Vil's Graphics Library
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VGL = Vil's Graphics Library! :-)

It's a library to take the donkey work out of writing OpenGL apps, so that it's
easier to concentrate on the rendering and other interesting bits.

The goal is to be agnostic about the choice of scene data structures, rendering
algorithms and user interaction methods while providing useful default
implementations for each of these.

A corollary to this is that it should be possible to override any behaviour
from the library. There's always going to be *something* that any given
program will need to do differently...

So far it includes:
- A very basic windowing system based on GLUT.
  - Single window, set up for drawing into with OpenGL.
  - Customisable (by overriding) mapping of input events to GUI actions.
  - Default behaviour which maps input events to camera controls.
- The usual templated 3D math classes:
  - Vec2, Vec3 and Vec4
  - Matrix3 and Matrix4
  - Quaternion
- Support for loading (but not saving) a number of 2d image formats:
  - BMP
  - PNG
  - JPG
  - TGA
  - TIF
  Note that you're expected to have libpng, libjpeg and libtiff already
  installed on your system somewhere.
- Support for a loading (but not saving) a number of 3d geometry formats:
  - OBJ
  - PLY
- Some camera classes:
  - An arcball-style perspective camera (the default).
  - An orthorgrahic camera.
  - A base class, intended for subclassing.
- A *very* simple renderer abstraction.
- Helper functions for dealing with OpenGL shaders.
- Some example programs which demonstrate various aspects of the library.
- A build system using CMake

This code is licensed under the GPL v3. A full copy of the license terms can be
found in the accompanying LICENSE.txt file, or on the Free Software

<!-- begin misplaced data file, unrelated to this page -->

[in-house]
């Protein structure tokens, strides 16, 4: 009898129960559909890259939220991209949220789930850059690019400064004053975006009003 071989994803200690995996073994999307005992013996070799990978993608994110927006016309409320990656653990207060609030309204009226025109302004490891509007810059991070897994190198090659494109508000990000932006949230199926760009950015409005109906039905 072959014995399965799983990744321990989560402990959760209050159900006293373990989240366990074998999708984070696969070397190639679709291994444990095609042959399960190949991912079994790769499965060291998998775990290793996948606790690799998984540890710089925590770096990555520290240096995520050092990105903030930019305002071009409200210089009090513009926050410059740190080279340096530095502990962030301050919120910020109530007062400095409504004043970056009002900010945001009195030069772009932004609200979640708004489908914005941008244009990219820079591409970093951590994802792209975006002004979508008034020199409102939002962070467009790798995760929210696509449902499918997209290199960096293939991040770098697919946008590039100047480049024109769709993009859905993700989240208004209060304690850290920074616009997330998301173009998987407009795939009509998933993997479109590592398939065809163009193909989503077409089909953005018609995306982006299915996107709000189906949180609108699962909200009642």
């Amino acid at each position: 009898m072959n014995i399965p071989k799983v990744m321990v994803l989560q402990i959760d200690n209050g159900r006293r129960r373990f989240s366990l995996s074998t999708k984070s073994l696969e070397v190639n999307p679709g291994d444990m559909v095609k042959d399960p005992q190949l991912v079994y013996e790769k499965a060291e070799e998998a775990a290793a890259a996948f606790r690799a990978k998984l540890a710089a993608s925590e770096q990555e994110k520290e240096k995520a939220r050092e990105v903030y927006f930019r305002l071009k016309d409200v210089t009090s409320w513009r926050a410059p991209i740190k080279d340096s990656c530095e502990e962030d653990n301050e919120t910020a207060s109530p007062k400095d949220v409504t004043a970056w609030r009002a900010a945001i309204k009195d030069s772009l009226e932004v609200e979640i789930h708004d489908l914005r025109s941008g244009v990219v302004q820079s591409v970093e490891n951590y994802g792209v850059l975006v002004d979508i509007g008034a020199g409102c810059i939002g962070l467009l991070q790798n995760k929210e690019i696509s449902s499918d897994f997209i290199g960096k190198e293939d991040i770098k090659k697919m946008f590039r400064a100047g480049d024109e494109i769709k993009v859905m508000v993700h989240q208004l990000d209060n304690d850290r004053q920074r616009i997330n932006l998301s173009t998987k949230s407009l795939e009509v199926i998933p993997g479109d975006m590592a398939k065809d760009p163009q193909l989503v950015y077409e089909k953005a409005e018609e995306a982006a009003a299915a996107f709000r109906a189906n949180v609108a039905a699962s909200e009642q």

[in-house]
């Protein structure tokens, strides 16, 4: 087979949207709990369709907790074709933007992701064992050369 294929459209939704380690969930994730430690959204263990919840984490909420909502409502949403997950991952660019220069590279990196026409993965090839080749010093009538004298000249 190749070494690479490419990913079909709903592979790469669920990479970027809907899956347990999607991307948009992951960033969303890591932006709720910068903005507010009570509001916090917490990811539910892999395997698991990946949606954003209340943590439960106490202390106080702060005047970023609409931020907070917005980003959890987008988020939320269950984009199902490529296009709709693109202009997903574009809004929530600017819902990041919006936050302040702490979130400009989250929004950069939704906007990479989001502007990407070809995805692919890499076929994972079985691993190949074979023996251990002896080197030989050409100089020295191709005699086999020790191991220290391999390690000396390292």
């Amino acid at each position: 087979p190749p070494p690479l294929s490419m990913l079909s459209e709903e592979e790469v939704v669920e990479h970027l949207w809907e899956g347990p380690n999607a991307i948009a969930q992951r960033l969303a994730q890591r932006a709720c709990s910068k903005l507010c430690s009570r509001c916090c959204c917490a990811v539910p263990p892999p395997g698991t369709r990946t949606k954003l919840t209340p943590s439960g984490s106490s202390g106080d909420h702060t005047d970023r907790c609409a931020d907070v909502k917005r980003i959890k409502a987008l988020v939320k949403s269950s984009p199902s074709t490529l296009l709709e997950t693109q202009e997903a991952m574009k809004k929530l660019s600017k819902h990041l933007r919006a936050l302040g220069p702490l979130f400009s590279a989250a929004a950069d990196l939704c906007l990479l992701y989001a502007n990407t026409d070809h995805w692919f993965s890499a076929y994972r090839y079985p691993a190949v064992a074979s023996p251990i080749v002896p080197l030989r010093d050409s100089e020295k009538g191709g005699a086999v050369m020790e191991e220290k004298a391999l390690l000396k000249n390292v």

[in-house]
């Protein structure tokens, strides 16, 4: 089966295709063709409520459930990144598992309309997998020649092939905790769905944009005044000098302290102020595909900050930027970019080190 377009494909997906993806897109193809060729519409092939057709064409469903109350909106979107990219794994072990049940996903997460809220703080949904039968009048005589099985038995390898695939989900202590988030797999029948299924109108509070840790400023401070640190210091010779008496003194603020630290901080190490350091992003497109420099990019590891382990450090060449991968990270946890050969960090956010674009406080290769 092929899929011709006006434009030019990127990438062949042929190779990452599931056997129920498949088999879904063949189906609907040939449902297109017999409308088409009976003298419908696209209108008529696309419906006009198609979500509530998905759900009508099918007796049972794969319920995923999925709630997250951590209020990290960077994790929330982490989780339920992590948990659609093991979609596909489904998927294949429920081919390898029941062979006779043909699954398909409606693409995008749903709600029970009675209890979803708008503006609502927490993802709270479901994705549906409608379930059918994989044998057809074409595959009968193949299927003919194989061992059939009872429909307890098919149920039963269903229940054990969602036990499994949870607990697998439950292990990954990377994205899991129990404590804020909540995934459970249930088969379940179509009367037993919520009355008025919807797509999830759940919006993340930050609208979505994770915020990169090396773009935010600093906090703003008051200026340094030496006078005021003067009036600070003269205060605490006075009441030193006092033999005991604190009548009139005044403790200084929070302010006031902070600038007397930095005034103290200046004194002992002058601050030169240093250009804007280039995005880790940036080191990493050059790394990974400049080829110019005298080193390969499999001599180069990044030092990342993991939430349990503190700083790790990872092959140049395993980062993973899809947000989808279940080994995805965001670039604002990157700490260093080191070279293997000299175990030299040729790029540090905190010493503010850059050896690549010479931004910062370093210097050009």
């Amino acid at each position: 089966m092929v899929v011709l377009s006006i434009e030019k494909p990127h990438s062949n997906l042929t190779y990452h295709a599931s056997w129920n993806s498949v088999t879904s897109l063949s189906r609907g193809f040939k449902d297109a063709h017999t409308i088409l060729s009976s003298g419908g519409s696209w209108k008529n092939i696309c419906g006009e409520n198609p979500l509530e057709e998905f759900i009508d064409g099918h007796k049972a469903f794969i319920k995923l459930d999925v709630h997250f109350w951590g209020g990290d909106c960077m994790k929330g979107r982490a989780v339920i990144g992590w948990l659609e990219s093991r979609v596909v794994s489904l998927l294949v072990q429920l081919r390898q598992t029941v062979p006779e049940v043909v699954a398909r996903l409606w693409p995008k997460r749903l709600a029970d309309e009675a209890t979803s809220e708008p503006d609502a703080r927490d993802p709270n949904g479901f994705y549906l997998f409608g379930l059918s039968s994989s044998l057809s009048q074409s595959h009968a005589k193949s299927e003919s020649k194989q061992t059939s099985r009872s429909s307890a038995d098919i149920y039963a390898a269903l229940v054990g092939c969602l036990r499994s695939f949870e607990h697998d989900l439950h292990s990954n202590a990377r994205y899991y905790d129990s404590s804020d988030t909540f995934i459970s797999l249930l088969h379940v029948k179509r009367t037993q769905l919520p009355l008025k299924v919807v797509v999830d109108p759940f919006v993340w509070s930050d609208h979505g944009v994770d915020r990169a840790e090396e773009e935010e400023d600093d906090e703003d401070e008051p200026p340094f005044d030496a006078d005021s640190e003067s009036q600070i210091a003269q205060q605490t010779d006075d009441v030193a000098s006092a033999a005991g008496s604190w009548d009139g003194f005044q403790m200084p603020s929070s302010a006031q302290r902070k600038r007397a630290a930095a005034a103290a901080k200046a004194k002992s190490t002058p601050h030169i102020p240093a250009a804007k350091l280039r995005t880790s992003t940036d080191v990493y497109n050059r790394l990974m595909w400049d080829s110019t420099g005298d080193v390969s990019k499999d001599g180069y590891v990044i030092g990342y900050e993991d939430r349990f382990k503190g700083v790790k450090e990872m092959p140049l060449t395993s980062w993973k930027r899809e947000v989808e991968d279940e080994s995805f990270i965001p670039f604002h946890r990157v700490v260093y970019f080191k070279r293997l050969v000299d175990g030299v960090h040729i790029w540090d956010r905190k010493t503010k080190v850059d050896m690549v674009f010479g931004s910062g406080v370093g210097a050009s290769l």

Foundation's website at

- Linux or Mac OS X (tested on Ubuntu 9.10 and OS X 10.6.4)
- A graphics card which supports OpenGL 2.1 or higher.
- The following libraries installed on your system:
  - GLUT
  - libpng
  - libjpeg6b
  - libtiff
  - cppunit   (optional; only needed for the unit tests)

Getting the code

  git clone

Building it

VGL uses CMake, so you have the option of generating Makefiles or project files
for various IDEs.

Building with make
I recommend doing an out-of-source build. If you're inside the top-level VGL
directory, this should do the trick:

  mkdir build
  cd build
  cmake ..

If you want to see the command line it's passing to the compiler, just write:

  make VERBOSE=1

The build is set up to try and autodetect the location of the libraries it
needs; if you have them installed in non-standard locations, you'll need to
tell CMake where to find them:

  cmake -DCMAKE_LIBRARY_PATH=/path/to/your/library/dir ..

The generated makefile includes targets for running tests, installing the
library and so on:

  make test     Run all the tests
  make install  Install the library
  make help     List out all the targets provided by the makefile.

Building with XCode
On OS X you can use CMake to generate an XCode project for VGL. If you're
inside the top-level VGL directory, do this:

  mkdir project
  cd project
  cmake -g Xcode ..

This will create VGL.xcodeproj inside the current directory, which you can open
up directly with XCode.

Running the examples
If you're in the project root folder, you should be able to run the example
programs by typing (for example):


Reporting bugs
If you find any bugs, please add them to the project tracker on github: